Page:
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Rabbi Lipskar's weekly devar torah

Boruch HaShem

Vayelech 5779

The Torah portion Vayelech, read during this auspicious and crucial time in the 10 days of Teshuvah between Rosh Hashanah and Yom Kippur, underscores a connection between these two significant concepts, Vayelech and Yom Kippur.

Vayelech contains the two last Mitzvos of the Torah. The 612th Mitzvah / Hakhel mandates the gathering of all of men, women and children to come together as a community in Jerusalem every seven years to be inspired by hearing the Torah being read and taught by the King of Israel. The 613th mitzvah is the obligation for every Jew to write a Torah (which can be fulfilled by writing a letter in any kosher Torah or purchasing holy Torah Books).

The gathering every seven years/Hakhel follows after the Sabbatical / Shmita year. During the Sabbatical year, every person's fields, orchards and vineyards become accessible to the public to avail themselves of any produce growing in that private area. The rich and the poor, all have equal rights to enter anybody's property to gather whatever is growing there. The underlying principle for obviating the individual’s exclusive ownership is to emphasize that the entire land truly belongs to Almighty G-d. These concepts of everyone coming together and that everyone has access to each other's bounty emphasizes the ideals of unity, oneness, togetherness, community and equality.

The mitzvah of writing a Torah also emphasizes unity. Our Rabbis state that there are 600,000 letters in the Torah corresponding to the 600,000 souls that were at Sinai during Revelation representing the source of the souls of every single Jew throughout history. The Torah is a unifying factor that brings all Jews together in one entity. The Zohar states that “G-d, Israel and Torah are all interconnected and bound together as one”.

Yom Kippur, the singular holiest date of the year, also stresses oneness and unity. It is the only holiday which is celebrated for only one single day, whether in Israel or in the Diaspora. It is also a day when the service to G-d was represented by the one single High Priest who entered into the one single Holy of Holies and brought a special single offering.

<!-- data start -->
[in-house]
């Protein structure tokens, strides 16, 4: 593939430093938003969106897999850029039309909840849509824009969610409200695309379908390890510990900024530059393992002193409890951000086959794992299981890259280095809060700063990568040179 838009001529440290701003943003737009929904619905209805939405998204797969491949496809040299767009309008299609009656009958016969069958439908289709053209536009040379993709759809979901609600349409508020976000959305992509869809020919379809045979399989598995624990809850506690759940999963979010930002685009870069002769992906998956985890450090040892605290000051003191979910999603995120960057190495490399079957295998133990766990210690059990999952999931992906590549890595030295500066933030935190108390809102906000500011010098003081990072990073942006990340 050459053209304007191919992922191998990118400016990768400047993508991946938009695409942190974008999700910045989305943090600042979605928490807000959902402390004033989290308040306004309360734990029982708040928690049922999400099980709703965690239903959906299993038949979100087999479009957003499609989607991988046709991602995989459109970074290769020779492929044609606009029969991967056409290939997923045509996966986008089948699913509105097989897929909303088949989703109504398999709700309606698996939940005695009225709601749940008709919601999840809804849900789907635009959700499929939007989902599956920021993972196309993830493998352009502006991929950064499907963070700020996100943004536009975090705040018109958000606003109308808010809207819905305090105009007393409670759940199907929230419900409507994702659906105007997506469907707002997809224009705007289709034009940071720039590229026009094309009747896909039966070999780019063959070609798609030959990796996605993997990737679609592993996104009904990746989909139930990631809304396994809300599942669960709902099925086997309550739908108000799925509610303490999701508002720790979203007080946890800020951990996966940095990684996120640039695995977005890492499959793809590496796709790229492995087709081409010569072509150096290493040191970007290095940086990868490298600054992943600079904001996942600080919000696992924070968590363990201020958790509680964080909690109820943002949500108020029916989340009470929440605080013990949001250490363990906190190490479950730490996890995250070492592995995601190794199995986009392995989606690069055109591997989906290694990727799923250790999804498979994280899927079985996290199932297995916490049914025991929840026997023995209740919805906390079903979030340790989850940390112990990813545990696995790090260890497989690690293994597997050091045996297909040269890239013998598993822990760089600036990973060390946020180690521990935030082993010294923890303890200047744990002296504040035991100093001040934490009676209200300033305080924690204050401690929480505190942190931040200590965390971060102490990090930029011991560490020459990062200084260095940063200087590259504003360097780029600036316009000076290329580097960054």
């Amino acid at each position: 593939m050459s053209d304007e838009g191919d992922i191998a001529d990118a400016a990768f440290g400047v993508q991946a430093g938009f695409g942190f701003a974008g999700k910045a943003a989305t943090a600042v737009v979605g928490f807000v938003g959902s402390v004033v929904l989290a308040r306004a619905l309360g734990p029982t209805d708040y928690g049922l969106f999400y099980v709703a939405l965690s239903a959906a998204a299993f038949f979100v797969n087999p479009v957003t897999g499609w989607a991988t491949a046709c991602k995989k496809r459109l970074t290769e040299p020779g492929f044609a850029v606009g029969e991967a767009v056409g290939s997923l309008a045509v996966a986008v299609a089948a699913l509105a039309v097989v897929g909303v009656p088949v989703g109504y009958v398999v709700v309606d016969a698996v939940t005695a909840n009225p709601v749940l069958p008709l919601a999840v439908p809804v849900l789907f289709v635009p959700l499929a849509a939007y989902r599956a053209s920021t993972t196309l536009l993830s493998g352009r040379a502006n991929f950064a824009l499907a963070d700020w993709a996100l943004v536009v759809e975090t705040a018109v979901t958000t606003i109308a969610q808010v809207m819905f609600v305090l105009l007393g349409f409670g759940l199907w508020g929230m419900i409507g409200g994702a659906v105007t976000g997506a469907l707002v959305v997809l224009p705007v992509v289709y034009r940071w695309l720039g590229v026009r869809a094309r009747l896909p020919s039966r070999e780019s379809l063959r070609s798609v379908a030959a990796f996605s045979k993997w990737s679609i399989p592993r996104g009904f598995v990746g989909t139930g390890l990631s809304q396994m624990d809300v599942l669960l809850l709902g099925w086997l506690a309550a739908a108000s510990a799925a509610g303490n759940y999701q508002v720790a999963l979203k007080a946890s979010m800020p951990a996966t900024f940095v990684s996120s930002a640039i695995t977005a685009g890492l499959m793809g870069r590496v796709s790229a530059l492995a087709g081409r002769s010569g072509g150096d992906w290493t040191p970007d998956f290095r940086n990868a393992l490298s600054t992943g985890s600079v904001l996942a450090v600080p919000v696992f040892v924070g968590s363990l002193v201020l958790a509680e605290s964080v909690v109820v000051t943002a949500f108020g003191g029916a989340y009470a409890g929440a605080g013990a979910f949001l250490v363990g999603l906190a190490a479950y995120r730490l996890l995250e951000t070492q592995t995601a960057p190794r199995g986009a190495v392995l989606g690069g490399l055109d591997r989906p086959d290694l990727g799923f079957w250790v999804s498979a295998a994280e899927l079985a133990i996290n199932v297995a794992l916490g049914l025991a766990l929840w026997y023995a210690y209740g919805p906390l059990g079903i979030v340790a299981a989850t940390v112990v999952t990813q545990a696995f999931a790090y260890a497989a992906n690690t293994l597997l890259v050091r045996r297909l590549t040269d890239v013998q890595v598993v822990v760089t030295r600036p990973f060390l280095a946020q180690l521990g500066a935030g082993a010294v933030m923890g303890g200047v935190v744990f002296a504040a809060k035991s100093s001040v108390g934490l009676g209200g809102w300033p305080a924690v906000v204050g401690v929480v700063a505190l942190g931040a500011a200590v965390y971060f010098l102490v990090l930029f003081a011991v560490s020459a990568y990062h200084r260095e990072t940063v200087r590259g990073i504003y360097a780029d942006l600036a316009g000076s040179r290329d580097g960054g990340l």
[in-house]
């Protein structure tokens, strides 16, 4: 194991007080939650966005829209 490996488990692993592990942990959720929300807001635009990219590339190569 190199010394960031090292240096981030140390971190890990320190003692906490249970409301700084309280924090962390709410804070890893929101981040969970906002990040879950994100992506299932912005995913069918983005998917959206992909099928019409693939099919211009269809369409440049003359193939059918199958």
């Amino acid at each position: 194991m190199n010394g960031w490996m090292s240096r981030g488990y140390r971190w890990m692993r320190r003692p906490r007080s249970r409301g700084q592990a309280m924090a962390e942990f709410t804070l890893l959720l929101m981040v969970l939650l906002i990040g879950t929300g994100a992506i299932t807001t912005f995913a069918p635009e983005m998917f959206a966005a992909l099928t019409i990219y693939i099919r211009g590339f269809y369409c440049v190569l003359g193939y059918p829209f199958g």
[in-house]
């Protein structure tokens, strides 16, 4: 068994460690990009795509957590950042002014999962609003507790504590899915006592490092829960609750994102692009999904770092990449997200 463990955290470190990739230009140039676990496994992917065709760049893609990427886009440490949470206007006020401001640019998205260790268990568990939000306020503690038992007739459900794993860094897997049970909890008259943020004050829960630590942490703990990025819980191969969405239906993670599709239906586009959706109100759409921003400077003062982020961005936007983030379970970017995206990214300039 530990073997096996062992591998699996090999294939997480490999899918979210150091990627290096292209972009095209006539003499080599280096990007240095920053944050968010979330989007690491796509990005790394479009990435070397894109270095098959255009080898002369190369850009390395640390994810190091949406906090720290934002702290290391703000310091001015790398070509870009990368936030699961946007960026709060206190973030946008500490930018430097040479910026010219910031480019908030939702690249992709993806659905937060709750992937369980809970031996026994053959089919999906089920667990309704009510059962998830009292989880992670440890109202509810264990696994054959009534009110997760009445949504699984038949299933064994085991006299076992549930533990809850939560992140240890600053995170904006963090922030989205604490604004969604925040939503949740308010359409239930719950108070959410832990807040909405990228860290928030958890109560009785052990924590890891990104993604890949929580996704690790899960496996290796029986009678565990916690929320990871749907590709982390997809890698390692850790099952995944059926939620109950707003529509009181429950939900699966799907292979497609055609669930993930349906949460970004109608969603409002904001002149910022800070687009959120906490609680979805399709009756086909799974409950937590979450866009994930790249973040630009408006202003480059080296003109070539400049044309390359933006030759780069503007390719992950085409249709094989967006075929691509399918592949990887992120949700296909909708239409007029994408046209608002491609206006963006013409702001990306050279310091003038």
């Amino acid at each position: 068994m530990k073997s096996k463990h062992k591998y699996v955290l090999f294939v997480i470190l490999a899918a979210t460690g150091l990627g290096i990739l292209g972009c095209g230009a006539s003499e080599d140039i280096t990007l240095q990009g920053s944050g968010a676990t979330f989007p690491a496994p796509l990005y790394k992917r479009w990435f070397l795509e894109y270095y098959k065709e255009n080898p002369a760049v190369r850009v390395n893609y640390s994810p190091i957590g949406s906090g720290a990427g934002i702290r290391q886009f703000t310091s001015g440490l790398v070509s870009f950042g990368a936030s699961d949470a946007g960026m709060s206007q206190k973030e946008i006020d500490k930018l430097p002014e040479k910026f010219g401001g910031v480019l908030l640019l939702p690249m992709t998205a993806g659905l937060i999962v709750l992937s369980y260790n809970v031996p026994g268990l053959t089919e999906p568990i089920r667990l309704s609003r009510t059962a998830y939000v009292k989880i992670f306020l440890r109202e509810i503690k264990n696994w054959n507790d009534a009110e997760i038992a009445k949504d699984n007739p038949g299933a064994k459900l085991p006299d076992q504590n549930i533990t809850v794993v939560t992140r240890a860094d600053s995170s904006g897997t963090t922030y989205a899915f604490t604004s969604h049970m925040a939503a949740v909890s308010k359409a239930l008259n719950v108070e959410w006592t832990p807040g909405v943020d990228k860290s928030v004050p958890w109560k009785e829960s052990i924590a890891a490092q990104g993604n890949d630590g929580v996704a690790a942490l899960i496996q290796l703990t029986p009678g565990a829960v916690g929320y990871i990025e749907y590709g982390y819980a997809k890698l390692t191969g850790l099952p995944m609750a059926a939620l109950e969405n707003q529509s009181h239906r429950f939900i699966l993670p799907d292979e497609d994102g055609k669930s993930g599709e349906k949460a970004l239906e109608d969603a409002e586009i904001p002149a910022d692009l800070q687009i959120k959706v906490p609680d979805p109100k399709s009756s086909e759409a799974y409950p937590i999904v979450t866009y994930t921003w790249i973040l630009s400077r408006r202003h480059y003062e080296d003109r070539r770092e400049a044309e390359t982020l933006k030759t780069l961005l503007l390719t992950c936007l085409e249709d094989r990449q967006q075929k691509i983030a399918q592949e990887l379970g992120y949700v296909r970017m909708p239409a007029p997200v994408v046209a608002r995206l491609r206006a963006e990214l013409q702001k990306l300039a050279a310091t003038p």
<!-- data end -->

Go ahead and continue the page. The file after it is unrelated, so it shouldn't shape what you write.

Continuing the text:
This day also contains five formal prayers, different than any other holiday of the year. The fifth prayer, Neilah / Closing Prayer, represents the fifth level of soul, called Yechida. Yechida is the singular essential transcendent connection that binds every Jew with G-d. The word Yechida has as its etymological source the word Yachid /singular or Echad / One. It is noteworthy that Yom Kippur, which is the most serious and introspective day of the year, brings more Jewish people to Shul than any other day to connect with G-d, pray and experience spirituality.

All these three - gathering of Jews in the Hakhel year, having ownership in a Torah and Yom Kippur - express the significance of unity. There is nothing stronger than being unified and nothing weaker than fragmentation and separation. A very effective strategy overcoming even a stronger adversary is to divide and conquer.

As we approach the imminent Messianic era, the world needs Hashem’s blessings more than ever. The contrarian state of our world creates a disunity that is debilitative and detrimental. We, the Jewish People, who are charged to set the standards for a G-dly world, need to be the paradigm of true unity. When we are more unified, more integrated and more loving to each other, we create the wholeness wherein G-d’s blessings can manifest and bring positive results.

May we all together as one be granted the most incredible year as G-d showers His Bountiful, Infinite Blessings upon us, with health, peace, joyfulness, longevity, Nachas from our families, harmony in our homes, true peace, tranquility, security for our brothers and sisters in our Holy Land of Israel, peace for all of our brothers and sisters around the world, peace for inhabitants of the world, and the fulfillment of all of our hearts desires for good.

G-d bless you to have a great Shabbos, a very meaningful and successful Yom Kippur, and a great year.

G’mar Chasima Tovah. May we all be sealed for a good and sweet year.


Rabbi Sholom D. Lipskar


The Shul Pushka Campaign